Tuesday, April 1, 2008

More obfuscation

Bernadine Conron, a school principal and well-versed in second language learning, asked this question to the Government [my emphasis added]:

I challenge your department to find one peer-reviewed, international, longitudinal study which indicates that second language acquisition impacts negatively on first language skills. If this were truly the case, New Brunswick students who do not have access to Early French Immersion in their neighbourhood schools would do statistically significantly better on Provincial Literacy Assessments. I know this is not the case. Early French Immersion students consistently score higher on literacy tests as language acquisition is transferable between (or among) languages. Current studies indicate that students who are struggling in their first language benefit from the explicit instruction in a second language setting.
Premier Shawn Graham's response (see last post) included this:
There are several advantages of initial exposure to French in grade 5. By that grade, students will have a firm foundation in English literacy skills and will also have acquired the building blocks of numeracy in their first language. First language mastery provides a solid foundation for learning subsequent languages. An additional benefit of freeing a thirty-minute period daily in grades 1 through 4 will be the chance to offer students art, music, increased literacy, physical education and enrichment opportunities. Finally, mastery of basic French through IF in grade 5 will help students and parents to make informed decisions concerning the French program option that will best meet their needs in grade 6.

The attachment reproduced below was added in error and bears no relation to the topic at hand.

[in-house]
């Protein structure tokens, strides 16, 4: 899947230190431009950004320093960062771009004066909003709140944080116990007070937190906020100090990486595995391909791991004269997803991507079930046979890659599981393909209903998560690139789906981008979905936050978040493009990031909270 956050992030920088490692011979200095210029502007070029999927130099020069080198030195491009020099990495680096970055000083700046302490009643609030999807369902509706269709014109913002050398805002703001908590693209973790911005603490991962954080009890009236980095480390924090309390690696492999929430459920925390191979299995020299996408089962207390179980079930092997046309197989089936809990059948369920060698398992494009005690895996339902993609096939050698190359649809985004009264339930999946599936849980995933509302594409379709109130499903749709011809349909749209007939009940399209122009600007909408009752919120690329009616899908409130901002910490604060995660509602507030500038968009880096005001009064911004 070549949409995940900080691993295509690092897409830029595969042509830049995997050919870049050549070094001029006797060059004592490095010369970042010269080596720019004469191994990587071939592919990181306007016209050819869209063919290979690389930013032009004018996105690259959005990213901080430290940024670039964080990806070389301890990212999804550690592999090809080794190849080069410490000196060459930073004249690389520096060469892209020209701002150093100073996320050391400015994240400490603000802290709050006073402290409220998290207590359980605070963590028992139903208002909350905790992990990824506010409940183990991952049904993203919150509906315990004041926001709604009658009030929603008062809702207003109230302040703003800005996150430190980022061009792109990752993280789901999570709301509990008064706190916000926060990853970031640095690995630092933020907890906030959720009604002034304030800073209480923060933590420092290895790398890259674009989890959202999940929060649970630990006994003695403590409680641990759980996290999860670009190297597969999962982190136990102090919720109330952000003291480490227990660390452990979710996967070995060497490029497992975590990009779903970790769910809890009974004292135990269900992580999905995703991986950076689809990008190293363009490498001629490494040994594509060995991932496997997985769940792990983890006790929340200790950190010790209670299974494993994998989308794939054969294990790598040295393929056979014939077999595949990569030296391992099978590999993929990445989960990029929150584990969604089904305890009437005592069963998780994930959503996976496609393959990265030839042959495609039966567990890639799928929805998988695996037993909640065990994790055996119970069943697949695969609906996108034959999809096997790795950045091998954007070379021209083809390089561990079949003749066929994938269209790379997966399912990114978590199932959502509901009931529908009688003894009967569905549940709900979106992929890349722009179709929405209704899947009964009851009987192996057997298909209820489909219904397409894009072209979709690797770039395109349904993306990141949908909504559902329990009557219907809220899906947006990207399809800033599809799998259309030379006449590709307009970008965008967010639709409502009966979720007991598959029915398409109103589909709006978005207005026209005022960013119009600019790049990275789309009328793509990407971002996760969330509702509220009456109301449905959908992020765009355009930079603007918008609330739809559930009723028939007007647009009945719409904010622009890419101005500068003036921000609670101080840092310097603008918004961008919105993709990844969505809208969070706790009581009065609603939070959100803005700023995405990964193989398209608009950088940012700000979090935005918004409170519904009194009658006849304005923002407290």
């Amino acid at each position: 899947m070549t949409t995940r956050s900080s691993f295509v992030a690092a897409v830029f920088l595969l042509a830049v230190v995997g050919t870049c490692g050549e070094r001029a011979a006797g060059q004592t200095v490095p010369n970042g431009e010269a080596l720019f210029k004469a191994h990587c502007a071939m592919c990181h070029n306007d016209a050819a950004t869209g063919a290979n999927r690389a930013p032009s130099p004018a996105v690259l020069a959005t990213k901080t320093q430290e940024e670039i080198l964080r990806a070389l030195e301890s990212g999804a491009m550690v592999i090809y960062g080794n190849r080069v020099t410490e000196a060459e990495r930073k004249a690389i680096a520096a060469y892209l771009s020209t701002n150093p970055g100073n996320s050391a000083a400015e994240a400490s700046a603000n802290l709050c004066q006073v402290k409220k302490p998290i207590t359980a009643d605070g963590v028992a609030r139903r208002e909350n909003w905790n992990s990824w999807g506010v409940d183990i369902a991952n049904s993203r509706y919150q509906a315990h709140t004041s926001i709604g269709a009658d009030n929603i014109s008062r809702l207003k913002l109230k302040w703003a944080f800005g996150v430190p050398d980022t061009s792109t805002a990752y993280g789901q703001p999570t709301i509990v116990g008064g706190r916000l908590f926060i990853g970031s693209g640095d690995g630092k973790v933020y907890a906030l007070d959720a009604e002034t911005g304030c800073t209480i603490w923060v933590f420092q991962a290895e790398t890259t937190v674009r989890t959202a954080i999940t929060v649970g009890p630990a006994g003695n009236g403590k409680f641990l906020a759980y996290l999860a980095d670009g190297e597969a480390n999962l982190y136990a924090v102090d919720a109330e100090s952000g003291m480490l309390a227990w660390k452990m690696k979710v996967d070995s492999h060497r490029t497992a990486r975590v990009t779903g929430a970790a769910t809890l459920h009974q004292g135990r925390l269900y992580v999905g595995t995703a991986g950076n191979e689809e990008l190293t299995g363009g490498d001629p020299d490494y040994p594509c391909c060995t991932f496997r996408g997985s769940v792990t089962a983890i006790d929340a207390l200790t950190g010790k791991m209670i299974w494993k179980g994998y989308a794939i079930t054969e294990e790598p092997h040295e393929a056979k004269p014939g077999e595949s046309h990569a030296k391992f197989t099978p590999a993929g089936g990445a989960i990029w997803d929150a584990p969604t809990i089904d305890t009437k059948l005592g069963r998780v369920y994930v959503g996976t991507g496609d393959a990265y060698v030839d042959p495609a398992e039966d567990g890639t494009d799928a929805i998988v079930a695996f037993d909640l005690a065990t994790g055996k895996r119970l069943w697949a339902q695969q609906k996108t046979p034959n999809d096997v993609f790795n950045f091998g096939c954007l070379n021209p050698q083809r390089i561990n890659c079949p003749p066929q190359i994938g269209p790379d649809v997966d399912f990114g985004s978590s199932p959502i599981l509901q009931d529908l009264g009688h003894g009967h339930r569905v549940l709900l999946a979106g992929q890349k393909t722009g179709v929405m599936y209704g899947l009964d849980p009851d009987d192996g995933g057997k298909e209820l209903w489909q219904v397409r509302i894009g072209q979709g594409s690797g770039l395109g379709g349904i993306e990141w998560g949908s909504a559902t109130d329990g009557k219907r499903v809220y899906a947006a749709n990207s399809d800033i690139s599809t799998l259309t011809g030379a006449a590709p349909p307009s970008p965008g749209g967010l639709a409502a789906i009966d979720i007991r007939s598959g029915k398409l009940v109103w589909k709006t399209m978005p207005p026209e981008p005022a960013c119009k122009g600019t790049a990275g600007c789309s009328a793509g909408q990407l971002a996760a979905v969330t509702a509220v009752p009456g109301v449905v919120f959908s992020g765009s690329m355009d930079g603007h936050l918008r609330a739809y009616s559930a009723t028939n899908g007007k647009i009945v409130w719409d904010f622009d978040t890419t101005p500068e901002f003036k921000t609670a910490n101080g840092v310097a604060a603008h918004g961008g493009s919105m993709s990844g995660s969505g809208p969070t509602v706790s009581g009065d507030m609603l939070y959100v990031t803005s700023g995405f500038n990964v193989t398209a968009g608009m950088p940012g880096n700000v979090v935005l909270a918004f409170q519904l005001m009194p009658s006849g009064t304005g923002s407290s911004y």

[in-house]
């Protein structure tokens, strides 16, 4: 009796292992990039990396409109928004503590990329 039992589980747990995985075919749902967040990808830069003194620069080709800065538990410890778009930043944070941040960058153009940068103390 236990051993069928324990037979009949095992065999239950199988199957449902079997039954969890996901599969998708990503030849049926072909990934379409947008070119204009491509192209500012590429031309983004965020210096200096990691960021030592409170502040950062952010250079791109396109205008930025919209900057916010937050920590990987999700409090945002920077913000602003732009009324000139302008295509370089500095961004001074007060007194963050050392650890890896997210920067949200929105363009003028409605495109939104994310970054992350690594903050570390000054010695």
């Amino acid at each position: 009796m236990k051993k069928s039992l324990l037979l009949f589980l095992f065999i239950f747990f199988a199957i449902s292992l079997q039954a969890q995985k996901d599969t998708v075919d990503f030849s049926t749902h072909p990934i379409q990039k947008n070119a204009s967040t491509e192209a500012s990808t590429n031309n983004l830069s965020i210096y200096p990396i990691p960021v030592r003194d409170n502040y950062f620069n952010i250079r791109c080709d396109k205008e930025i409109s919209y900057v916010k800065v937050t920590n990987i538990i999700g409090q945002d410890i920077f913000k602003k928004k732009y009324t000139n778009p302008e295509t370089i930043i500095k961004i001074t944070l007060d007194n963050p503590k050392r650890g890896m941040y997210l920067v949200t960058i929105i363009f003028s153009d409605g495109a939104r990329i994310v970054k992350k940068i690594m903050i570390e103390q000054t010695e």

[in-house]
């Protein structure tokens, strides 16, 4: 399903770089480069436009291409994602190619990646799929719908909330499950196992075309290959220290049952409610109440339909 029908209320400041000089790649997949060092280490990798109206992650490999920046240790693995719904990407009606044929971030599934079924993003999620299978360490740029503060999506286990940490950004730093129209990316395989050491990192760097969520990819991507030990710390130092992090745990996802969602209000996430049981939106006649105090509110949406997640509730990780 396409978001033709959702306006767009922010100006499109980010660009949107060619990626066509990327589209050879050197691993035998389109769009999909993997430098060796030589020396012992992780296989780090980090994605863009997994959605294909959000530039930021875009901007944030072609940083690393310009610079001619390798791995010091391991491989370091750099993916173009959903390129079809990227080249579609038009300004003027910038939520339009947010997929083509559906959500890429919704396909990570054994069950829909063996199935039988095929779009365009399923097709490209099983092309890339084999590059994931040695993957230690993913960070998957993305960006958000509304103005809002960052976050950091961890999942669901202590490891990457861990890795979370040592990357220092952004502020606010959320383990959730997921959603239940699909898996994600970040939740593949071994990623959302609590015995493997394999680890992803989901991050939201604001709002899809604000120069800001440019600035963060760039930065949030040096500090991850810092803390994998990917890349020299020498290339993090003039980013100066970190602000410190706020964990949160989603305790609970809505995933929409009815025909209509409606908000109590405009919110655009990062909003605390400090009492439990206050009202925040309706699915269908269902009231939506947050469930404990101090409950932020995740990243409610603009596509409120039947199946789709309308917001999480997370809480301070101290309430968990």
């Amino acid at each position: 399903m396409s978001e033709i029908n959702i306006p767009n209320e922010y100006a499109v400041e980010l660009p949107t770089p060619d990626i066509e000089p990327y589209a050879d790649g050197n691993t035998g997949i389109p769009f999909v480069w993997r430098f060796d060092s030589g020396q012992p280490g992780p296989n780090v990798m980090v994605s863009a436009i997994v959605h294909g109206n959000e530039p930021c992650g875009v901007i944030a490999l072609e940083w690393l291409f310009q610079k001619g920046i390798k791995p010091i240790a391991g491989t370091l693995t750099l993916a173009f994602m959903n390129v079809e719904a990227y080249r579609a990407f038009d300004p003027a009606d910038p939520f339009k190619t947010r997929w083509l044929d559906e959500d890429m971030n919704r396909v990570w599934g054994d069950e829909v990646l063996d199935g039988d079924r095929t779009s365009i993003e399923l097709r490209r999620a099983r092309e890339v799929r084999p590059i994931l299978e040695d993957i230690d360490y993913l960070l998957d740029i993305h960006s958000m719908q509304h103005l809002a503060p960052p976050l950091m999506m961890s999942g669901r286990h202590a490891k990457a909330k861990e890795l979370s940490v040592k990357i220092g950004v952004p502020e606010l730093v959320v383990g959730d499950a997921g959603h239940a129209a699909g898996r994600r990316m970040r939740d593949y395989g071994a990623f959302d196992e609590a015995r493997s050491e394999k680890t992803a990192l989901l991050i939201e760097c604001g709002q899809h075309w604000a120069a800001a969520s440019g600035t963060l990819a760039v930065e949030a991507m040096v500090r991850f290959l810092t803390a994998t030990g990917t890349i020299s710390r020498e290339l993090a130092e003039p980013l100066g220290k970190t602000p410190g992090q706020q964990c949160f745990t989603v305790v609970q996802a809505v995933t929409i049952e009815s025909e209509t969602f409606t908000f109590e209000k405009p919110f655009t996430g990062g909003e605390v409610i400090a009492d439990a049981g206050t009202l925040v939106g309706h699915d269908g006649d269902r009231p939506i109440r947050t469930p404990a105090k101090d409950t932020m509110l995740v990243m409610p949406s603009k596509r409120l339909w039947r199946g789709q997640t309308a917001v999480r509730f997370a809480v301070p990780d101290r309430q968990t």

The government is avoiding the central issue here. Second language learning does NOT detract from first language mastery. Learning a second language at an early stage improves ability in the first language. This is what the research clearly shows.

In English it's obfuscation* while in French it's obscurcissement, but it's all the same.

* Obfuscation
is the concealment of meaning in communication, making it confusing and harder to interpret.

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